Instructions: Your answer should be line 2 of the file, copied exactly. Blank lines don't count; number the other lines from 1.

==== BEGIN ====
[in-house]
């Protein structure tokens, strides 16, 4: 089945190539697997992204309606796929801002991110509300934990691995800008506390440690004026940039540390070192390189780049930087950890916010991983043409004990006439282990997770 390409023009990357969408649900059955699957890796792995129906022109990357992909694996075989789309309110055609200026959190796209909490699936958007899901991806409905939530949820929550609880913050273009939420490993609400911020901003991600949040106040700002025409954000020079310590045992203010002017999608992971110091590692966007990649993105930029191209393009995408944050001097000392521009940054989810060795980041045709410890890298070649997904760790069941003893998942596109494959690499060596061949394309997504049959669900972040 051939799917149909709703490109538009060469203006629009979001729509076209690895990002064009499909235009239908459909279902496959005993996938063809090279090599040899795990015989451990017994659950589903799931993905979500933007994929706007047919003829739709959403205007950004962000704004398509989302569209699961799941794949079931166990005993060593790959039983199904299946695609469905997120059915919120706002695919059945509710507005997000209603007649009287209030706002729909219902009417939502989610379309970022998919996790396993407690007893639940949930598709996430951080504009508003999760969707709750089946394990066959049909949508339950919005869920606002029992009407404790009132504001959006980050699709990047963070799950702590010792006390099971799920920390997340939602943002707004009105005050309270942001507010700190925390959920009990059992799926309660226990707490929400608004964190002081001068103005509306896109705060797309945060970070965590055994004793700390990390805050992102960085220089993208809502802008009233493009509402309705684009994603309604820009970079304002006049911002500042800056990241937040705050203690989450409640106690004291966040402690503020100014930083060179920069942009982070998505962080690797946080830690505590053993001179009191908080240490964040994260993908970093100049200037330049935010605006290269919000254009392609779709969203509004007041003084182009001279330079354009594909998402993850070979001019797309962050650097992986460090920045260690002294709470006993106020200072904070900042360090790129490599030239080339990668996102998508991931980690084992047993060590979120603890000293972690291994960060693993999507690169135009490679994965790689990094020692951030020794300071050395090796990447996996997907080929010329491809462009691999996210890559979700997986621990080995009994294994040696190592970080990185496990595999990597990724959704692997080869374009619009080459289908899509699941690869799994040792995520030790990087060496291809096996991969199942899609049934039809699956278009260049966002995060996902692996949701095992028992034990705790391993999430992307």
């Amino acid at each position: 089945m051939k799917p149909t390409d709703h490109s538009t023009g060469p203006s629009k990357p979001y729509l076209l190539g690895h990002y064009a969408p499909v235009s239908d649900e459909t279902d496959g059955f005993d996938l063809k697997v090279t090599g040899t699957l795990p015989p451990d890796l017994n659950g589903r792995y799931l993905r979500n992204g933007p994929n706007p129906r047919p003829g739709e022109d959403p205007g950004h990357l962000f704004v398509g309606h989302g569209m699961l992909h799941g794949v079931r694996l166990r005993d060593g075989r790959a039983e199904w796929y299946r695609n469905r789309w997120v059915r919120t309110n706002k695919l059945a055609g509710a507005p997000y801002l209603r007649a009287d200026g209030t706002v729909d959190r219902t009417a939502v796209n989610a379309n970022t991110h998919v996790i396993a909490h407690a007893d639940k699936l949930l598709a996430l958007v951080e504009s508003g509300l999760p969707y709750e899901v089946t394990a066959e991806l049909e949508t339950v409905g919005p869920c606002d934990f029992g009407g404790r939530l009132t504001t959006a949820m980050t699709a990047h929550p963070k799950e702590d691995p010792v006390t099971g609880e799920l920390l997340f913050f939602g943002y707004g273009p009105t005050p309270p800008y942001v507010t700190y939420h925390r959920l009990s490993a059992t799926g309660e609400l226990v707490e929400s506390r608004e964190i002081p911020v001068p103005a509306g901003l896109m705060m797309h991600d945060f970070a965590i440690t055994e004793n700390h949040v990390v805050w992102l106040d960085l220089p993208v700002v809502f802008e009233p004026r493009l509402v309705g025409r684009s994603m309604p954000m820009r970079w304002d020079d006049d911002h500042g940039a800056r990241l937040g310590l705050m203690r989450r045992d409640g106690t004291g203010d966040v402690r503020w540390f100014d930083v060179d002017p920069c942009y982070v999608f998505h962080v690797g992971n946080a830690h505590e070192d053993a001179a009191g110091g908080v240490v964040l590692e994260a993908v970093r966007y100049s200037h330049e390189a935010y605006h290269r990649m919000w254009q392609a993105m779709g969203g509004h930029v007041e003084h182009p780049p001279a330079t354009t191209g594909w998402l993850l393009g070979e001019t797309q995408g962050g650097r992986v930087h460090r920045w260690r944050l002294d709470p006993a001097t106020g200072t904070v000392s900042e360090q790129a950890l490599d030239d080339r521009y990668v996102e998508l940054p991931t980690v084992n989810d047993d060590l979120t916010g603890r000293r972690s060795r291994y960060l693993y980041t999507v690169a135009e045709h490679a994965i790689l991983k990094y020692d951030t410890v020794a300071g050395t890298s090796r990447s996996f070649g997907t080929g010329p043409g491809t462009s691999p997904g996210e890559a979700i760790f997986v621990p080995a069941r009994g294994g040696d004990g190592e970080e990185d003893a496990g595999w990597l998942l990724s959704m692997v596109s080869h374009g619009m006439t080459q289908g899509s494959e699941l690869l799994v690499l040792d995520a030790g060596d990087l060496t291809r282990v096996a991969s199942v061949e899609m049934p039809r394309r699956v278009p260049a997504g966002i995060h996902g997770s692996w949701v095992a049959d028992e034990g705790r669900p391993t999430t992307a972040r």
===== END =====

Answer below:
């Protein structure tokens, strides 16, 4: 089945190539697997992204309606796929801002991110509300934990691995800008506390440690004026940039540390070192390189780049930087950890916010991983043409004990006439282990997770 390409023009990357969408649900059955699957890796792995129906022109990357992909694996075989789309309110055609200026959190796209909490699936958007899901991806409905939530949820929550609880913050273009939420490993609400911020901003991600949040106040700002025409954000020079310590045992203010002017999608992971110091590692966007990649993105930029191209393009995408944050001097000392521009940054989810060795980041045709410890890298070649997904760790069941003893998942596109494959690499060596061949394309997504049959669900972040 051939799917149909709703490109538009060469203006629009979001729509076209690895990002064009499909235009239908459909279902496959005993996938063809090279090599040899795990015989451990017994659950589903799931993905979500933007994929706007047919003829739709959403205007950004962000704004398509989302569209699961799941794949079931166990005993060593790959039983199904299946695609469905997120059915919120706002695919059945509710507005997000209603007649009287209030706002729909219902009417939502989610379309970022998919996790396993407690007893639940949930598709996430951080504009508003999760969707709750089946394990066959049909949508339950919005869920606002029992009407404790009132504001959006980050699709990047963070799950702590010792006390099971799920920390997340939602943002707004009105005050309270942001507010700190925390959920009990059992799926309660226990707490929400608004964190002081001068103005509306896109705060797309945060970070965590055994004793700390990390805050992102960085220089993208809502802008009233493009509402309705684009994603309604820009970079304002006049911002500042800056990241937040705050203690989450409640106690004291966040402690503020100014930083060179920069942009982070998505962080690797946080830690505590053993001179009191908080240490964040994260993908970093100049200037330049935010605006290269919000254009392609779709969203509004007041003084182009001279330079354009594909998402993850070979001019797309962050650097992986460090920045260690002294709470006993106020200072904070900042360090790129490599030239080339990668996102998508991931980690084992047993060590979120603890000293972690291994960060693993999507690169135009490679994965790689990094020692951030020794300071050395090796990447996996997907080929010329491809462009691999996210890559979700997986621990080995009994294994040696190592970080990185496990595999990597990724959704692997080869374009619009080459289908899509699941690869799994040792995520030790990087060496291809096996991969199942899609049934039809699956278009260049966002995060996902692996949701095992028992034990705790391993999430992307």